Monday, August 22, 2005

A very different way to look at the future

I found that there were a number of things that were difficult to discuss here on SadTech because, to discuss them, I needed to lay out the technological platform that would underpin them all. For example, what do I think will happen with transportation in the future? What will happen with porn? What happens with healthcare? At the core, all of these questions center on the nature of the human body in a 2050 timeframe.

By putting it all together in a book, I am able to answer these questions comprehensively. Here is the book:



At 3:09 PM, Blogger John Peterson said...

Facinating concept. At the moment though, very few technologies have the kind of long-term reliability that humans have. How many computers are still in operating condition after even 15 years? How many cars? We have a ways to go before our manufactured artifacts stay in operating condition for 70+ years like people routinely do.

At 1:35 AM, Anonymous Anonymous said...


Well, we keep ditching our computers because more advanced versions come over.

But we keep the data around.

When we have bricks that can enclose brains, we'll just remove the brain from the old brick, and stick it into the new brick.

-- Lion

At 7:54 PM, Anonymous Anonymous said...

the only true humans left will be those of third world countries

and ofcourse crazy religious people that would never consider such a thing

At 1:28 PM, Anonymous davemon said...

I am more inclined to believe that the brains will be enclosed in a super durable android body, probably in the chest cavity.

Android bodies that will be mobile and able to go longer than a living body can without sustenance. As you mention, the human brains' energy requirements are much simpler. I would think some kind of 12 oz can of liquid nutrient and fuel cells and the artificial body is good for a week. Try not eating or drinking for a week!

Many people may not care whether they have mobility anymore, other might. And to be floating in a tank and helpless when the “matrix” goes down might be a bad thing.

Perhaps a combination of android bodies that park themselves, “jack in” for power and nutrients, and let the brain go play, until the person decides they want to go out and get some reality again.

At 9:22 PM, Anonymous Anonymous said...

If I have this correct, by 2030 we'll be able to send people's brains to Mars to explore. However, by your own admission, by then robotic AI technology will be so advanced that sending a computer and a few robotic explorers to Mars will be the superior option anyways. Hence, why would we send fragile imperfect human minds to Mars when a perfect robot will do? Besides, robots will be even more efficient than brains as robots could use virtually no energy while in transit vs. the ~200 watts needed to keep a brain supplied with nutrients, if you didnt' try to carry the metabolic materials directly.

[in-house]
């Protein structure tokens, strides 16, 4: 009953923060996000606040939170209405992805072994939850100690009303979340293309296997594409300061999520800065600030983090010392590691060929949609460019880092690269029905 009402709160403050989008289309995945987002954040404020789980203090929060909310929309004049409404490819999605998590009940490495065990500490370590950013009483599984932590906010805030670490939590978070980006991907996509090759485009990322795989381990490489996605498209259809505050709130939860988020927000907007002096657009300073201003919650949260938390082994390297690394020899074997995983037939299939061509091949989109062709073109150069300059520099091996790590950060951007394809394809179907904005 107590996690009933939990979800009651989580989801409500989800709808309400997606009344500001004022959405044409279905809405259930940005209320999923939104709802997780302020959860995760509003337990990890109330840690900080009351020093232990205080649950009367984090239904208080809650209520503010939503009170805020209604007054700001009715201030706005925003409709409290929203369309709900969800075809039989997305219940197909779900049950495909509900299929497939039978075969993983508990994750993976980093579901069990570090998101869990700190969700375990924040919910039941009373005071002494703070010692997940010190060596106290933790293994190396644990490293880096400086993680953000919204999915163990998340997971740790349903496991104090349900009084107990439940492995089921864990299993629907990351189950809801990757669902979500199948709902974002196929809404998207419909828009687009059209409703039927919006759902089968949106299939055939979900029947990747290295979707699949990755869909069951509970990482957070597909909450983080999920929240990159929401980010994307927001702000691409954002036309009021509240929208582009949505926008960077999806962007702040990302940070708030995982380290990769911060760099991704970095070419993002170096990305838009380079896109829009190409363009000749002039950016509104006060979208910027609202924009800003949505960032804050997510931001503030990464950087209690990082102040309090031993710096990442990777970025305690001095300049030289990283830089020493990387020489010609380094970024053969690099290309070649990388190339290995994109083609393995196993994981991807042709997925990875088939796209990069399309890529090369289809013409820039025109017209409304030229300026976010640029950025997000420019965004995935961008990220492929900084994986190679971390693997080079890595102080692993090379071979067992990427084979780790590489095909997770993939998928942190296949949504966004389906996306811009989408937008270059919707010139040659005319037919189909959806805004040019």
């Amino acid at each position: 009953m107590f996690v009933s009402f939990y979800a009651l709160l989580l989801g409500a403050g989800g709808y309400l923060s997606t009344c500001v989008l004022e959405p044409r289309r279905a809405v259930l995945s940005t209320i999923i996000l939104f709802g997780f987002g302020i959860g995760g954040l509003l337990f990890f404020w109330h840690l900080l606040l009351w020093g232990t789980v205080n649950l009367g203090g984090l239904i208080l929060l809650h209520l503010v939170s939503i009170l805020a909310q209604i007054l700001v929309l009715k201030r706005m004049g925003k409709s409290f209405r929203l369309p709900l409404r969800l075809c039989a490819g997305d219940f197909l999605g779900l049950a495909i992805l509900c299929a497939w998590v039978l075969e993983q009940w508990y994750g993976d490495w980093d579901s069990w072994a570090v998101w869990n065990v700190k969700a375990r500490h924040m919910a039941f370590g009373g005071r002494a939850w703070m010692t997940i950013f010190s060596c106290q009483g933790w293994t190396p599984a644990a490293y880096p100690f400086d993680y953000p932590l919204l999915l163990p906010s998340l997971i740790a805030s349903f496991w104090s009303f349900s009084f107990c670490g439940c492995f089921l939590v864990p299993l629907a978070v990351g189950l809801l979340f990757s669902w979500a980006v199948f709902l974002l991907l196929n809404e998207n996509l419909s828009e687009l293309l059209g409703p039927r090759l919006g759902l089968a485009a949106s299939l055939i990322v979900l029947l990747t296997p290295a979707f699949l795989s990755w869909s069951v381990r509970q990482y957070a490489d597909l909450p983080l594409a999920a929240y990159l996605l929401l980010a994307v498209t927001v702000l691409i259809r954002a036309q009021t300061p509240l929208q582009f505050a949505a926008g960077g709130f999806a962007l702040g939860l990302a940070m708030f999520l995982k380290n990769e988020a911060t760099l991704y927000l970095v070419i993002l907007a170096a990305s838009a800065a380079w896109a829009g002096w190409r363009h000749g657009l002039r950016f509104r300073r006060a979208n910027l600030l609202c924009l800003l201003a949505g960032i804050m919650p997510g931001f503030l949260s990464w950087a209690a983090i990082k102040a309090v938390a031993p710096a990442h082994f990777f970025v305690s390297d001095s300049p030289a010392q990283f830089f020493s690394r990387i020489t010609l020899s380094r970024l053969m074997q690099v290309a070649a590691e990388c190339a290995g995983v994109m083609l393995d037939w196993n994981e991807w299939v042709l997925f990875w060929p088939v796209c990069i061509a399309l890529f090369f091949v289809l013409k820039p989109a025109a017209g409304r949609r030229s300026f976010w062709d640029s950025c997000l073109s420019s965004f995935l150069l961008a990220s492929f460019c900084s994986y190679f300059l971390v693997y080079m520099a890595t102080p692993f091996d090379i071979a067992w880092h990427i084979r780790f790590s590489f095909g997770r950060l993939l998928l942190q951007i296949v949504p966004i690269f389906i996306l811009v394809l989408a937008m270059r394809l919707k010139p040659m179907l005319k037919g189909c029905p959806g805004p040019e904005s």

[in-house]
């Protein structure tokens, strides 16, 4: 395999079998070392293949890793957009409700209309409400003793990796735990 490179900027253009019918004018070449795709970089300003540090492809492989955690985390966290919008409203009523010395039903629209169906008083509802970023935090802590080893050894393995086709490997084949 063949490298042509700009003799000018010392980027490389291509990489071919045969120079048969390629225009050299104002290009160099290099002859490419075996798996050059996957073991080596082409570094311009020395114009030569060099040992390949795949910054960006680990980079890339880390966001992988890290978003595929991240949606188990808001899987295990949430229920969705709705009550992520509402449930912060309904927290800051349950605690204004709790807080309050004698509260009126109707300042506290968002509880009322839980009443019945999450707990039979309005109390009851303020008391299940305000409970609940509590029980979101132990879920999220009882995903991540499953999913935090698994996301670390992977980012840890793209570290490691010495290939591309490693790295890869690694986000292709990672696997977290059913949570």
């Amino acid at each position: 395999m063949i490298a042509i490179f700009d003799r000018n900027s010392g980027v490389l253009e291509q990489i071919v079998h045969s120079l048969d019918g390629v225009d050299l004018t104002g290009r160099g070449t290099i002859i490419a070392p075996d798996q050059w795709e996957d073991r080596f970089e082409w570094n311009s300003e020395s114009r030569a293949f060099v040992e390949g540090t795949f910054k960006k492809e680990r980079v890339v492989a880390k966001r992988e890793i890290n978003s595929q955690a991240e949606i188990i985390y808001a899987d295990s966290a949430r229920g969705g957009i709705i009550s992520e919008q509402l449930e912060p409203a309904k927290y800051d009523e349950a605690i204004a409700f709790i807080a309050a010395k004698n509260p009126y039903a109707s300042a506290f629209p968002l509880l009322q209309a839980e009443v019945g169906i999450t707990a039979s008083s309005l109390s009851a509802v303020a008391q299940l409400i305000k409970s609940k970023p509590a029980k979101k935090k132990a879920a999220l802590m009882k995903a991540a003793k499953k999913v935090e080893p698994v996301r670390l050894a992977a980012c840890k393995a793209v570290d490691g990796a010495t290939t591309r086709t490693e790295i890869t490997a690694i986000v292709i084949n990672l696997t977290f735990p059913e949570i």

Also, brains are not immortal. If everyone moves to a virtual world, then within a few centuries all the human brains will have died as the neurons die, and there will be no "real" humans to replace them. Of course you can always duplicate it on computer, but that won't be your consciousness, that will die with your brain. WHat will remain will be a duplicate of you, but it won't be you. This is assuming of course that the by-then superintelligent robots dont' decide that they've had enough of this human pestilence and just go destroy the brain banks in much the same way we'd gladly fo spray toxic materials on a hornet's nest.

I think you've also misestimated the down-to-earth faction. It's not just the "crazy religious people" but a lot of people that would prefer to experience real life, imperfect as it may be, over mouldering away in a glass (or whatever environmental catastrophe of a material we use to replace glass) model of a pop bottle, living in a pseudoworld where beauty is meaningless and existence is meaningless, because everyone looks the same and under the same impression of "beautiful" and you don't live reality, you live in someone else's idea of reality. . Where progress is nonesxistent because there will no longer be any incentive to research because all will be available with the snapping of your imaginary, long-incinerated finger.

Although I'm sure there will be fans, such a virtual existence will be essentially meaningless. Certianly, such an existence doesn't appeal to me.